No Relief in Sight
(13) But I cry to you for help, Yahweh. In the morning my prayer comes before you. (14) Why, Lord, do you reject my soul and hide your face from me? (15) Afflicted and close to death from my youth onwards, I have suffered your dread. I am undone. (16) Your wrath has swept over me. Your terrors have annihilated me. (17) They surround me like a flood all day long. They completely encircle me. (18) You have caused my beloved and my friend to shun me. Darkness is my companion.
Four phrases in this segment remind us of themes mentioned previously in the psalm. First, “I cry to you” (vs. 13) echoes the psalmist’s statements, “I have cried” (vs. 1), “my cry” (vs. 2), and “I call to you daily” (vs. 9). Next, “Your wrath has swept over me” (vs. 16) takes us back to the complaint, “Your wrath lies heavily on me” (vs. 7). The phrase, “close to death” (vs. 15), recalls the author’s descriptions of his despair (vss. 3-6 & 10-12). Finally, the psalmist’s lament over being alienated from his dearest friend (vs. 18) echoes his earlier expressed sense of isolation (vs. 8).
The psalm ends without resolution. We long for the psalmist to give us something positive, some shred of hope. Instead, we are left in the gloom and darkness of despair. Why? At least one reason comes to mind. With this kind of conclusion, those who are enduring a similar sense of abandonment and isolation can say, “This reflects exactly how I feel, authored by one who fully understands what I have been experiencing.”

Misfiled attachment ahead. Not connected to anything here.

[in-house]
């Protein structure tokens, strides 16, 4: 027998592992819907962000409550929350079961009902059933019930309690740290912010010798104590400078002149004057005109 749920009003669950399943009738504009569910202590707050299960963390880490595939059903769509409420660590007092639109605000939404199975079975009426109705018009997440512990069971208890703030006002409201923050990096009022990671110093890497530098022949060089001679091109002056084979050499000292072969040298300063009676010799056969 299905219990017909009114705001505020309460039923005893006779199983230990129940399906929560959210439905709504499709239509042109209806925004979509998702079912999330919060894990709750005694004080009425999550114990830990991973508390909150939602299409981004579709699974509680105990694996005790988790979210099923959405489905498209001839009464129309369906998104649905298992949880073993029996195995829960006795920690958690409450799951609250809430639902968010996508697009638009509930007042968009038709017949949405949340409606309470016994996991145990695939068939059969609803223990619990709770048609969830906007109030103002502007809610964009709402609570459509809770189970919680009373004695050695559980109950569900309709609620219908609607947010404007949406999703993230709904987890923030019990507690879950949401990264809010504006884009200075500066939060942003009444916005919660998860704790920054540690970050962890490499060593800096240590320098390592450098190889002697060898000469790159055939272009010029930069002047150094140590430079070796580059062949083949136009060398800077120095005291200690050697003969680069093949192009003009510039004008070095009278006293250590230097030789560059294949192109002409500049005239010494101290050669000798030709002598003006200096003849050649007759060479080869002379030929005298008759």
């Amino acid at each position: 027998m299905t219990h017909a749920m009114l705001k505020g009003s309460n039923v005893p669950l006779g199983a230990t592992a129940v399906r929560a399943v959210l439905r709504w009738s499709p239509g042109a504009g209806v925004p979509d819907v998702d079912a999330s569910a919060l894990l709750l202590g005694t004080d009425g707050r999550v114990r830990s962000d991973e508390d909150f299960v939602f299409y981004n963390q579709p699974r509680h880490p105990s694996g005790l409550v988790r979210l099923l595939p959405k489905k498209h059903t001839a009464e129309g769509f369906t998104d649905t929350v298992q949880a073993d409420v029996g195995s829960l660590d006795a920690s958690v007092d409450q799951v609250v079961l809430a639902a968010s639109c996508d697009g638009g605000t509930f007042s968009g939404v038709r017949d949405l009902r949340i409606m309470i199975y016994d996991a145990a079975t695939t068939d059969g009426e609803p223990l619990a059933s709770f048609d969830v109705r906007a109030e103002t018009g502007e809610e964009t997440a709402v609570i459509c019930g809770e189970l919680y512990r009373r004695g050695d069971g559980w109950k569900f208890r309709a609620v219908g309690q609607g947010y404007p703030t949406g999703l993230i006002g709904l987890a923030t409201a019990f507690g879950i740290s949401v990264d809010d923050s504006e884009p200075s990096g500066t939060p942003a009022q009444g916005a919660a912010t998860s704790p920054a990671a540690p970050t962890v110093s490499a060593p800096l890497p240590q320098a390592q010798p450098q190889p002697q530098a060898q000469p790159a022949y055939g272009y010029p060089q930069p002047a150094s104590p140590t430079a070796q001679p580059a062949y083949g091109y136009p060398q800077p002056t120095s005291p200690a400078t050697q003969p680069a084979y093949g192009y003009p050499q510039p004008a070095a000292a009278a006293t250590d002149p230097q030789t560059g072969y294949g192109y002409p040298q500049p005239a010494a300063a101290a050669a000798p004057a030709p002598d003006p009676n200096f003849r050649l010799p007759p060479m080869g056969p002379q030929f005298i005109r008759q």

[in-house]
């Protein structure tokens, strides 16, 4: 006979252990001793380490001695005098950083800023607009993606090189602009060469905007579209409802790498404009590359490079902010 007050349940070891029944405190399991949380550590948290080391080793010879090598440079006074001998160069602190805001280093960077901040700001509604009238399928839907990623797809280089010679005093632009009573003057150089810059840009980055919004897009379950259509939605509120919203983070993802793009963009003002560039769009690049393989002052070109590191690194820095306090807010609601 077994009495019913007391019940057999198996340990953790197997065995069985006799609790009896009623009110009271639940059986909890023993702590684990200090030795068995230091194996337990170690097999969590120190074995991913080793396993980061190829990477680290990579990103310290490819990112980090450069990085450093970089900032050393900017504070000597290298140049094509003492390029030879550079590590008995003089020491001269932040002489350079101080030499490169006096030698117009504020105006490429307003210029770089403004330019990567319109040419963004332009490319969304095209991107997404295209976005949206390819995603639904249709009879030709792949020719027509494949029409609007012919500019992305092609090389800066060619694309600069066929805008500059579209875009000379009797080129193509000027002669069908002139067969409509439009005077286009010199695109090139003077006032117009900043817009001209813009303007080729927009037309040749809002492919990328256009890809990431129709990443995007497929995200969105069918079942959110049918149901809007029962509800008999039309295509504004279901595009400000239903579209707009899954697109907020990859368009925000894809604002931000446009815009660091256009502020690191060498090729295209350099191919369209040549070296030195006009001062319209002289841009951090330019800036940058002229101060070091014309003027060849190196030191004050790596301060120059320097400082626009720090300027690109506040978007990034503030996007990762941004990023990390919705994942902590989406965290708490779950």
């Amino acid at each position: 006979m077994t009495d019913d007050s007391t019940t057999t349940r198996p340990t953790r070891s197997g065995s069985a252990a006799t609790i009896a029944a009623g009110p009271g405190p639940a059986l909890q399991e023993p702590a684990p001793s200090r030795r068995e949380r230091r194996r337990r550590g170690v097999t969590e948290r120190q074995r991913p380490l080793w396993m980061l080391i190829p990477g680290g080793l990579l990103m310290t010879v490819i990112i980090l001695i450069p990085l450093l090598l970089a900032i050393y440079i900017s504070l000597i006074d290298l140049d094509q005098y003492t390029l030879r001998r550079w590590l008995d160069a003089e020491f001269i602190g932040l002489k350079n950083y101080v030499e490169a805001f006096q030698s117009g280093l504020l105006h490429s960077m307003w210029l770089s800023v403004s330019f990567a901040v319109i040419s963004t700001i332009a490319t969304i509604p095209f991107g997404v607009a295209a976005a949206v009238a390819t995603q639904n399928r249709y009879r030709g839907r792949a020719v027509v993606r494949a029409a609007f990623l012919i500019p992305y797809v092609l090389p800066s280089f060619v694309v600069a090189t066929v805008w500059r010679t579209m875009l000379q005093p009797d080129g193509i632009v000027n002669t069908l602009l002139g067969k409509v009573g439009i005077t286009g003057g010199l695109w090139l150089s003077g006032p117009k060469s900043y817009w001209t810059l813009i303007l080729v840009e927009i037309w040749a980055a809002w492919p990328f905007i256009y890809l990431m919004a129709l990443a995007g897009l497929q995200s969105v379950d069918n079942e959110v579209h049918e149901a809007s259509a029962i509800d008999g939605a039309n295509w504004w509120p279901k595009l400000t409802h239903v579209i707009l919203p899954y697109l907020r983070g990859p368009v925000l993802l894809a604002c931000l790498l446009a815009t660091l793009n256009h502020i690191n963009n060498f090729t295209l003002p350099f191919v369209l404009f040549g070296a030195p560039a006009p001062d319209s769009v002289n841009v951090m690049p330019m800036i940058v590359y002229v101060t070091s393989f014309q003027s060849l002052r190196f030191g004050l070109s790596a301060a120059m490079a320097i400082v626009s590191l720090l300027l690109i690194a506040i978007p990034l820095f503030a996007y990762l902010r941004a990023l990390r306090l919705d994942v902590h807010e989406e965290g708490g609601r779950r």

I. I cry to Yahweh for help. (13)
II. I question God’s purposes in my affliction. (14)
III. I bemoan the despair in which I find myself. (15-18)
Though questioning Yahweh’s goodness, we still cry out to him in the depths of our despair.
The Old Testament character best known for the afflictions which he had to endure was the patriarch, Job. He had lost everything, possessions, family, and then his own health in a series of trials God allowed Satan to rain down upon him. Although God never answered his “why” questions nor ever offered an explanation for his sufferings, Job received a revelation of God’s majesty and power which he could never have known apart from what he endured.
Although Psalm 88 remains dark and depressing throughout its entire length, the psalmist never gives up on God. He keeps on crying out to Yahweh no matter how awful he feels nor how hopeless his situation seems. The author of Psalm 73 asks a question that can encourage us when we feel trapped in the depths of despair: “Whom have I in heaven but you?” The obvious answer is that there is no one to whom we can turn apart from God when we are experiencing the worst that life can throw at us. As bad as our present circumstances may seem, as isolated and as abandoned as we may feel, Job’s story bears witness to the fact that, if we endure, God will eventually come through for us. Until that happens, we must keep on crying out to him and keep holding on desperately until that relief appears.